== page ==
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Cambridge & Somerville consider drastic steps to address affordable housing

If you are distressed with the state of democracy on a national level, I highly encourage you to delve into your local politics. It’s messy, there are strong conflicting opinions, and there will always be some unhappy with the results, but if you’ve ever witnessed our local government in action, you know that the democratic process is alive and well in our little corner of the universe.

Case in point: Cambridge’s City Council and Somerville’s Board of Aldermen have both recently been pushing measures they feel will help the widely acknowledged affordable housing problem. My attorney friend Rich Vetstein, who writes a blog on all things Massachusetts real estate law-related, recently did a nice write up of the situation in his post, “Cambridge, Other Cities Exploring Giving Tenants Legal Right to Purchase Rental Properties.” Here’s an excerpt with a link back to the full post…

Property Owners Vehemently Opposed to “Right of First Refusal” Proposals Giving Tenants Up to 240 Days to Purchase Rental Properties For Sale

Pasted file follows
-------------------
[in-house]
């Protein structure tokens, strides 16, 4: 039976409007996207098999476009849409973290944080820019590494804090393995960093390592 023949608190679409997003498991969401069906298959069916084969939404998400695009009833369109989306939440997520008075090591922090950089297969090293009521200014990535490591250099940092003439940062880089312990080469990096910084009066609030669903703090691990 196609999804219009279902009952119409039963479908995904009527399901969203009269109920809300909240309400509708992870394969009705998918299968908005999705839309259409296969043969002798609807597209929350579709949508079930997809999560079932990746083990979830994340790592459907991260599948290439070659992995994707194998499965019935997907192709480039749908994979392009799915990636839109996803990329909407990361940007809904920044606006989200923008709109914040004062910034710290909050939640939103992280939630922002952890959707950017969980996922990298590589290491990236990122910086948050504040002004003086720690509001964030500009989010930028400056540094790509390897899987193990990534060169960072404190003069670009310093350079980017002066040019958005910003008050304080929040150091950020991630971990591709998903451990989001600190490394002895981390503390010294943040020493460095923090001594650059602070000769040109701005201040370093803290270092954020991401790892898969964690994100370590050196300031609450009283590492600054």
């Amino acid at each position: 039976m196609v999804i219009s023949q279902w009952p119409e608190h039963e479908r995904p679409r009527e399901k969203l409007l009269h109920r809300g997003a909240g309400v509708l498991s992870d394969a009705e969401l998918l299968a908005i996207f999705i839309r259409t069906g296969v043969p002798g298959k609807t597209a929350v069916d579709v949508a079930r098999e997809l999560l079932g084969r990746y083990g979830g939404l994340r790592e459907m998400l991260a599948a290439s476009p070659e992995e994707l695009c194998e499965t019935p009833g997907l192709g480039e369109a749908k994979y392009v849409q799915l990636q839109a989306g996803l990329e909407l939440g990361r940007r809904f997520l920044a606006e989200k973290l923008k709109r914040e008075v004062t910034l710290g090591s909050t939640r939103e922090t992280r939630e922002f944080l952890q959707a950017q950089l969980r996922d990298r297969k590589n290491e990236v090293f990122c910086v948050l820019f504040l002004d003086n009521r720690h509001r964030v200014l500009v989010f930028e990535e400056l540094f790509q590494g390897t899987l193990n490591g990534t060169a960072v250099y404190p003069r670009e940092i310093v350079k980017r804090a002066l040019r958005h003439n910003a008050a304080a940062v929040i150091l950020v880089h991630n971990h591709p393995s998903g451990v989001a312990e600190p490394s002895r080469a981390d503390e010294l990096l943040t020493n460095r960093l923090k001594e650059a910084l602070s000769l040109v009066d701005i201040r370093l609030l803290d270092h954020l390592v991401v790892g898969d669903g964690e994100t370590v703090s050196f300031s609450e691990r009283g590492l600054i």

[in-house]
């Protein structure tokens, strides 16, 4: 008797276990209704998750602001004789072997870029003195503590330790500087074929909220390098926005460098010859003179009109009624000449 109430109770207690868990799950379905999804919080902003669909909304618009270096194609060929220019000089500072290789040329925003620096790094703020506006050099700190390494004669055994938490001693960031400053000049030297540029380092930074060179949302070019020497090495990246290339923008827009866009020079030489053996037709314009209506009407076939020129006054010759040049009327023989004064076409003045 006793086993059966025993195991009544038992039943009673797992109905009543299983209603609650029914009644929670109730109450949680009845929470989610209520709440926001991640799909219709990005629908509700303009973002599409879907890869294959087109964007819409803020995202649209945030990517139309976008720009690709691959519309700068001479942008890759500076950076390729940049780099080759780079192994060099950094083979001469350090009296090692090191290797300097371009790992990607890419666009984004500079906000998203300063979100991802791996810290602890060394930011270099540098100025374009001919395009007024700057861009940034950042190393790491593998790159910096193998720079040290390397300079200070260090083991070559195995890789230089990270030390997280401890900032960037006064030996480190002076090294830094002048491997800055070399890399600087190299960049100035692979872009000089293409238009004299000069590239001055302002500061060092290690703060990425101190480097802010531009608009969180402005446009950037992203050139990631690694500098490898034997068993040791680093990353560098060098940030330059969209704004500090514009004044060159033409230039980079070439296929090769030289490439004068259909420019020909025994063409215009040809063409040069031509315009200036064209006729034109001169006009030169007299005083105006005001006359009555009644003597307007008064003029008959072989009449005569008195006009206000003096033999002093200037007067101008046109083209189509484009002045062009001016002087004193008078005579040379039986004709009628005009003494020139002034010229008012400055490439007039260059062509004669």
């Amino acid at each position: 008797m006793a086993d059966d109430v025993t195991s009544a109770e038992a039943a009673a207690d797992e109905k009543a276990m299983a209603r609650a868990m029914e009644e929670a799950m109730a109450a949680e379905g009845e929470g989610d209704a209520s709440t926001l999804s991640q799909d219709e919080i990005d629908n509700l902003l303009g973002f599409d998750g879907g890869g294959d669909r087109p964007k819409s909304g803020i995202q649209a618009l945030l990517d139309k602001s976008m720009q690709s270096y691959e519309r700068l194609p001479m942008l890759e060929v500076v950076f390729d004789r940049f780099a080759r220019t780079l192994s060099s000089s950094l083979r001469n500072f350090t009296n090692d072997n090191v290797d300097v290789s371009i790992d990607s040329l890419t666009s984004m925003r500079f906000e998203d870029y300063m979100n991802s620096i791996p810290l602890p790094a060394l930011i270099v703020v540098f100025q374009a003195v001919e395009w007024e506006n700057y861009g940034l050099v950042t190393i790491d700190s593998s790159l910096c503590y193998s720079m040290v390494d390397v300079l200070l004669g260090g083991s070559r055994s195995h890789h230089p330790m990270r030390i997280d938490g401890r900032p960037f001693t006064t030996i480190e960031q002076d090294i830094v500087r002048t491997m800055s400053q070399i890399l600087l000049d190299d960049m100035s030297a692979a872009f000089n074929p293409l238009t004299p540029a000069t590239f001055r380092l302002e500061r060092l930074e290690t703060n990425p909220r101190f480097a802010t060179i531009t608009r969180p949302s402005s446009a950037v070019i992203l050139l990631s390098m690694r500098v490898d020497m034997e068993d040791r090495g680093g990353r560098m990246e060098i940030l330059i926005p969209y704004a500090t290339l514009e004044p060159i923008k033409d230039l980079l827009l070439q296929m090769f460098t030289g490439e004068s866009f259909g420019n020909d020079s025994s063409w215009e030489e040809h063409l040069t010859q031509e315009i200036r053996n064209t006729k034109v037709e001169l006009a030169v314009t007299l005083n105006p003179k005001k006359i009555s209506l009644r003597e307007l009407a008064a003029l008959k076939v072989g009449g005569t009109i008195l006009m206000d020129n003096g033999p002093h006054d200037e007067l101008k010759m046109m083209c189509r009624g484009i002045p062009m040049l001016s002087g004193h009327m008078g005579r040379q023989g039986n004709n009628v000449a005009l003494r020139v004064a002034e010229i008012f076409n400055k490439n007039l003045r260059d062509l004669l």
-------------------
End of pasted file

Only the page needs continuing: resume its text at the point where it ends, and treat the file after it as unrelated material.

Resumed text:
In an effort to stem the affordable housing problem, cities like Cambridge and Somerville are exploring giving tenants a legal right to purchase the homes and apartments they are renting when owners go to sell them on the open market. The concept is a “right of first refusal” which would be triggered when the owner lists the property for sale and gets a bona fide offer from a third party buyer. Read more…

Note that the Cambridge City Council ultimately voted this idea down, which you can read more about in Cambridge Day. To the best of my knowledge, it’s still on the table in Somerville.

Another issue currently being hotly contested in The ‘Ville is a proposal to institute a “transfer tax” on the sale of properties. You can read the details in the draft act and get some color in meeting minutes published on the City’s website. If you live in Somerville, you have the opportunity to make your voice heard — the next meeting of the Legislative Matters Committee will be in late May at a location to be determined — many people involved are encouraging the city to use its public alert system to announce the exact date/time/location.

In the meantime, if you have an opinion you’d like to pass along to the Aldermen, you can send it to

This is how democracy is done.


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